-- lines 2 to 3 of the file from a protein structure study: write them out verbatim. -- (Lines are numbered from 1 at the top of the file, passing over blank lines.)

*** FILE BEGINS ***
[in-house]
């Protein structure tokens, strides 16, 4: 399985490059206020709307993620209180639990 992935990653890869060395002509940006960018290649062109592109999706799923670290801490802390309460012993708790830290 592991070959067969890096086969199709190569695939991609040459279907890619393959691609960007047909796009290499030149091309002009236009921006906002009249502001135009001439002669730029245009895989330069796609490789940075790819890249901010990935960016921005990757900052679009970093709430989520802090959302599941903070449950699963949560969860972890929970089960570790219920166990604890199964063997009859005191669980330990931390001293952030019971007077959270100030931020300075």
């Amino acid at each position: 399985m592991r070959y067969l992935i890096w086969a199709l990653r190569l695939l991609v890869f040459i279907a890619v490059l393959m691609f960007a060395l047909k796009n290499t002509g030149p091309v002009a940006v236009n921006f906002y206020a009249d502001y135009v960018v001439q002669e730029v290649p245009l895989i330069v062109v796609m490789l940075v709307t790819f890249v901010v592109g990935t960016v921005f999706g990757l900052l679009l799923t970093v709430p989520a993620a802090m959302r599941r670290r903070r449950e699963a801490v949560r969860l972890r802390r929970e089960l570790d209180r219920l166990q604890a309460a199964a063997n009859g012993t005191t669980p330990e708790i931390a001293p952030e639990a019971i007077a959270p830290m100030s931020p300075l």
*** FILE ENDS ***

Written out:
């Protein structure tokens, strides 16, 4: 399985490059206020709307993620209180639990 992935990653890869060395002509940006960018290649062109592109999706799923670290801490802390309460012993708790830290 592991070959067969890096086969199709190569695939991609040459279907890619393959691609960007047909796009290499030149091309002009236009921006906002009249502001135009001439002669730029245009895989330069796609490789940075790819890249901010990935960016921005990757900052679009970093709430989520802090959302599941903070449950699963949560969860972890929970089960570790219920166990604890199964063997009859005191669980330990931390001293952030019971007077959270100030931020300075």
């Amino acid at each position: 399985m592991r070959y067969l992935i890096w086969a199709l990653r190569l695939l991609v890869f040459i279907a890619v490059l393959m691609f960007a060395l047909k796009n290499t002509g030149p091309v002009a940006v236009n921006f906002y206020a009249d502001y135009v960018v001439q002669e730029v290649p245009l895989i330069v062109v796609m490789l940075v709307t790819f890249v901010v592109g990935t960016v921005f999706g990757l900052l679009l799923t970093v709430p989520a993620a802090m959302r599941r670290r903070r449950e699963a801490v949560r969860l972890r802390r929970e089960l570790d209180r219920l166990q604890a309460a199964a063997n009859g012993t005191t669980p330990e708790i931390a001293p952030e639990a019971i007077a959270p830290m100030s931020p300075l």